|Cam Newton by No. of Pass Rushers, 2015|
The one blitz strategy that may work for Arizona is bringing at least one defensive back. The Cardinals blitzed a defensive back on 17.0 percent of pass plays, which ranked fourth in the NFL, and this strategy was a bit more successful than Arizona's other blitzes. Arizona allowed only 5.2 net yards per pass when rushing a defensive back, though with a still-high QBR of 74.4 because of third-down conversions. Meanwhile, Newton (comparatively) struggled when his opponents blitzed defensive backs, at least when compared to his performance on blitzes as a whole. He completed just 47 percent of his passes, averaging 6.6 net yards per pass with a 66.0 QBR.
One of the biggest problems with the blitzes might be offering the opportunity for Newton to scramble. The Cardinals have a fast, but smaller defense that uses a former safety (Deone Bucannon) at inside linebacker. That kind of defense creates plenty of havoc but also misses tackles, and there's a bit of a worry here that Arizona defenders are just going to bounce off Superman like bullets. According to SIS charting, Arizona had .146 broken tackles per tackle, which ranked 28th in the NFL -- although the player with the most missed tackles was the now-injured Tyrann Mathieu with 17. Bucannon was second with 10.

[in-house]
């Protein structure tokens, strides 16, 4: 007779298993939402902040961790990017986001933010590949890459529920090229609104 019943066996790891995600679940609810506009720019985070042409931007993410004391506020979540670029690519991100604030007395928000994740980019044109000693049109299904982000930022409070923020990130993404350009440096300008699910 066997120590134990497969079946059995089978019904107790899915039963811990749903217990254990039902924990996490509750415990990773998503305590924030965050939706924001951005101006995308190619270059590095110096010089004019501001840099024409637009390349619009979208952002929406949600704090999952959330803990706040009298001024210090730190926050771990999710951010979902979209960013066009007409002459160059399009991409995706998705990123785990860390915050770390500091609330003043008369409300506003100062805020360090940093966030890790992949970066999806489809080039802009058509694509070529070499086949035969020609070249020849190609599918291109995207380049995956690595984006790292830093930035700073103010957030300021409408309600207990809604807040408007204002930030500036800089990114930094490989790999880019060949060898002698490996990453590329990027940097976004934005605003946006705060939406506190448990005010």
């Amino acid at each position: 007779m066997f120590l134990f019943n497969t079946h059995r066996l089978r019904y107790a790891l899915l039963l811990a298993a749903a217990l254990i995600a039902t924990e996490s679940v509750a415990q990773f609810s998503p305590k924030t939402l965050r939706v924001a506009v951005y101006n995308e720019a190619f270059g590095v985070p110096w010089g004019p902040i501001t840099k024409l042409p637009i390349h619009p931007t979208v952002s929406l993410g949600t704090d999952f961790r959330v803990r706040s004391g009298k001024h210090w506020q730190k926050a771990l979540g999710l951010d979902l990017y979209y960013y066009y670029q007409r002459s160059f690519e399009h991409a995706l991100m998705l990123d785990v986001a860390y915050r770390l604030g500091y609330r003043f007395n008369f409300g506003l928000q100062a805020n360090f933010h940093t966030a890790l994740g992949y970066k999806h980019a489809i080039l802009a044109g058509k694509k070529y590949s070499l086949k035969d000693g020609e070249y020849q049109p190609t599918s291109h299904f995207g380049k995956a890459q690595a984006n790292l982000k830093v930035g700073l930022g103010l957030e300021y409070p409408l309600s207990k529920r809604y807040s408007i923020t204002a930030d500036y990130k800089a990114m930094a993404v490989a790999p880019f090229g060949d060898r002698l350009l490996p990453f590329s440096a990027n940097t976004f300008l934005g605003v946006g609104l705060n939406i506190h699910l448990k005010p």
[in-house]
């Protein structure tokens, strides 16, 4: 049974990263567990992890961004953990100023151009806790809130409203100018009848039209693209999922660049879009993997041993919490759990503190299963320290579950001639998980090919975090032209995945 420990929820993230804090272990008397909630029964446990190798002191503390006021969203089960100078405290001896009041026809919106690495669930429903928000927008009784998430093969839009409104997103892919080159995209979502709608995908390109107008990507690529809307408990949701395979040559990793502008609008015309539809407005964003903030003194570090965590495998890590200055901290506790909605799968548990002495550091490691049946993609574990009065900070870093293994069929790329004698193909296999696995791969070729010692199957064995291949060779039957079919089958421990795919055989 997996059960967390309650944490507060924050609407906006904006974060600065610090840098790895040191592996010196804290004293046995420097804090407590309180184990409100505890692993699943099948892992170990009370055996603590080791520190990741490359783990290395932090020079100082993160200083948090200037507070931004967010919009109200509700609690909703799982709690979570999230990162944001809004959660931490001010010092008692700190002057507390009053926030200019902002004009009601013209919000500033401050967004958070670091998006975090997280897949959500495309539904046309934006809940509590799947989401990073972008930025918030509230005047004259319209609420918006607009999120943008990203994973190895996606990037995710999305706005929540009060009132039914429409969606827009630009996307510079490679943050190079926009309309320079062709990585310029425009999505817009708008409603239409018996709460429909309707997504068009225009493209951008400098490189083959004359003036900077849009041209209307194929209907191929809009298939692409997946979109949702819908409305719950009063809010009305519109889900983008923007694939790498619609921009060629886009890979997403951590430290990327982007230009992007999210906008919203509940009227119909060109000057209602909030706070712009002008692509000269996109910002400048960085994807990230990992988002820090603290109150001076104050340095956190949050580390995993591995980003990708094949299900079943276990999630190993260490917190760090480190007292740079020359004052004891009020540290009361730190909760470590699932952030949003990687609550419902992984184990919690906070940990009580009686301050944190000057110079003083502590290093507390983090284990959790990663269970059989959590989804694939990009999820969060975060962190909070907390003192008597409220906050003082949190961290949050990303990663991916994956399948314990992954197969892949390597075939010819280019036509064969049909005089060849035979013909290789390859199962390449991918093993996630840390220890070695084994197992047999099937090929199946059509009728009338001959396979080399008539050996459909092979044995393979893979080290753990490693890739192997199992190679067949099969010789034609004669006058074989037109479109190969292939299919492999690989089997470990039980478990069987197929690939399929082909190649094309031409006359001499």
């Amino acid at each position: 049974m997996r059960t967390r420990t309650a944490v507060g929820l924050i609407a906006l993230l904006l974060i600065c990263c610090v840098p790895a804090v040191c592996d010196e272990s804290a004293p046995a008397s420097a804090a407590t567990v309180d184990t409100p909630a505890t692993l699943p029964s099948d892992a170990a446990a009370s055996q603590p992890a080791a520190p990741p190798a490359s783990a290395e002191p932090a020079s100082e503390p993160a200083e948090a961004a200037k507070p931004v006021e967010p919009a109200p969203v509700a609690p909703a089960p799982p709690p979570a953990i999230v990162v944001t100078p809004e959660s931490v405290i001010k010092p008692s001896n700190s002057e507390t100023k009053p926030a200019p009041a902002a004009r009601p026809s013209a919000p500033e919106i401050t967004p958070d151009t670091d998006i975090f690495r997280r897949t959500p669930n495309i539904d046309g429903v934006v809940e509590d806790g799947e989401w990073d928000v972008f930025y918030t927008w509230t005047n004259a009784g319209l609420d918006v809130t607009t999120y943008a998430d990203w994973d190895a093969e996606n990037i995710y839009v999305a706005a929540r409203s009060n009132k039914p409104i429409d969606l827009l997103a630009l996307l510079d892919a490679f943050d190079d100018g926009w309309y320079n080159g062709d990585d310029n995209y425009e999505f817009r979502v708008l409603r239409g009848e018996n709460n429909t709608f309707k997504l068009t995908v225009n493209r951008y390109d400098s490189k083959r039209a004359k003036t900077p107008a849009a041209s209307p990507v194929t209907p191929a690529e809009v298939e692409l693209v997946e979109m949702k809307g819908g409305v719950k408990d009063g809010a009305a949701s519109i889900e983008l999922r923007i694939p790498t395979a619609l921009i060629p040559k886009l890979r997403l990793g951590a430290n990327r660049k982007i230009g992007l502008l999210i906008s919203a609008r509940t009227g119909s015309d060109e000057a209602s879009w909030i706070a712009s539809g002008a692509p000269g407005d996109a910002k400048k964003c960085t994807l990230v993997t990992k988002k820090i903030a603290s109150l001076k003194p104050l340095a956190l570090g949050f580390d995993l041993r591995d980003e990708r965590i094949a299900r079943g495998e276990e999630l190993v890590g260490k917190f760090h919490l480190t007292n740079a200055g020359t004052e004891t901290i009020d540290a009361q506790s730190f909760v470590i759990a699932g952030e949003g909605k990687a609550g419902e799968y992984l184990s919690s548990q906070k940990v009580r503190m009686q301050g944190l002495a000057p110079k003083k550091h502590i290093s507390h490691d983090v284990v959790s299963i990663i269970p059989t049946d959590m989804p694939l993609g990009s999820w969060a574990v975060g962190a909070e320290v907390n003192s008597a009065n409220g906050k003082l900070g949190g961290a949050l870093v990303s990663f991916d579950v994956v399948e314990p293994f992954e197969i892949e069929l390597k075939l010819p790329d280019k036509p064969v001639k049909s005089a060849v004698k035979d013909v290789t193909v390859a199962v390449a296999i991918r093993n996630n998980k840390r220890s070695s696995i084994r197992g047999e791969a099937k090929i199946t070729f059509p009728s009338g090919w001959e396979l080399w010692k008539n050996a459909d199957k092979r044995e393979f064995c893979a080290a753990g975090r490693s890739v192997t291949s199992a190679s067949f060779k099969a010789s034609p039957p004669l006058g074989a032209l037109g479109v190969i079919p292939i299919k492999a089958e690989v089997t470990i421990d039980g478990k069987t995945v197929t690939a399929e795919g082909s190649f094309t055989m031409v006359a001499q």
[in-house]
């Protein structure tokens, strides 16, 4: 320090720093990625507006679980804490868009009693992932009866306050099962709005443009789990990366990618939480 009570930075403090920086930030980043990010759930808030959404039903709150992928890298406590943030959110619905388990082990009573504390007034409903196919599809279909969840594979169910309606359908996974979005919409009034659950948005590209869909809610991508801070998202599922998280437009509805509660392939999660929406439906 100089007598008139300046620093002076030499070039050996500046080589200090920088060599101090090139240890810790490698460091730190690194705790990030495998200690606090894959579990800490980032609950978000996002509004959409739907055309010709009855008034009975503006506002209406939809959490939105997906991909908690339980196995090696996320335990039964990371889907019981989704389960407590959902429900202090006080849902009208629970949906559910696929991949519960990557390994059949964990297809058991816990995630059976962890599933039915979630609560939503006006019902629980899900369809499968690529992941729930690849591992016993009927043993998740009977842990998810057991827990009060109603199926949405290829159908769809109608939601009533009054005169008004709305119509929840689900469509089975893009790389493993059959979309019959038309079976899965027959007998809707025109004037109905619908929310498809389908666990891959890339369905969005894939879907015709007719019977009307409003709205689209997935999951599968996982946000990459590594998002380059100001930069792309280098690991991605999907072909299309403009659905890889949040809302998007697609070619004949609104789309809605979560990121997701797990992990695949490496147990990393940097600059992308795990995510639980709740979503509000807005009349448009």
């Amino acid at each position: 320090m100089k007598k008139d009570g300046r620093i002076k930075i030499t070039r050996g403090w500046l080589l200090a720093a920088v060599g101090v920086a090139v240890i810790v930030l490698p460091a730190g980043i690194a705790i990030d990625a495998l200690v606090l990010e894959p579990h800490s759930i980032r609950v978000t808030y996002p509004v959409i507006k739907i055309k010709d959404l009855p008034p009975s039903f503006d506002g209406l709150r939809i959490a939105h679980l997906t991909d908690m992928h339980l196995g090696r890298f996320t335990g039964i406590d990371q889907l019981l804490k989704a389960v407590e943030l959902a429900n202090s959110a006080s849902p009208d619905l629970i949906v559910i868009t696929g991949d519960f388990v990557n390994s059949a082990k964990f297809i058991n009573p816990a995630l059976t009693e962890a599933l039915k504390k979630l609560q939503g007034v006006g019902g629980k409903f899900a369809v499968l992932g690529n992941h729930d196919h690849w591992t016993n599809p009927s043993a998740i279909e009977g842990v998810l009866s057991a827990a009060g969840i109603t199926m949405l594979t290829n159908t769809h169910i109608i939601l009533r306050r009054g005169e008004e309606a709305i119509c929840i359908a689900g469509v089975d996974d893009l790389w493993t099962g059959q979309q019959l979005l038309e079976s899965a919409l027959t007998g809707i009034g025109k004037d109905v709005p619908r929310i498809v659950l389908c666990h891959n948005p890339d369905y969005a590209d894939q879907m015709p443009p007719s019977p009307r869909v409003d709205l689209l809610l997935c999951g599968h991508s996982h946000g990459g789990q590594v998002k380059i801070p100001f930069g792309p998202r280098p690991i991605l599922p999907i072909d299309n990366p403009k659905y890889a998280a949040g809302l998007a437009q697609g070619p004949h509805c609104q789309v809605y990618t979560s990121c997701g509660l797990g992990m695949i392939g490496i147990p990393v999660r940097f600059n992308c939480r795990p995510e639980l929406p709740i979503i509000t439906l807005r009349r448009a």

When Newton is passing, whether there's pressure or not, he's going to want to stay away from whichever receiver is being covered by Patrick Peterson. SIS charting had Peterson as the best cornerback in the NFL this year, by leaps and bounds. He was charted with a 73 percent success rate and only 4.6 yards allowed per pass. Both figures were the best for any cornerback with at least 40 targets. Dime corner (and nickel corner after Tyrann Mathieu's injury) Justin Bethel had pretty good regular-season stats as well, with 59 percent success rate and 6.0 yards per pass. Jerraud Powers' stats were more average, with a 54 percent success rate and 8.2 yards allowed per pass. However, last week against Green Bay, it was Bethel who struggled to cover Jeff Janis when Aaron Rodgers got scrambling.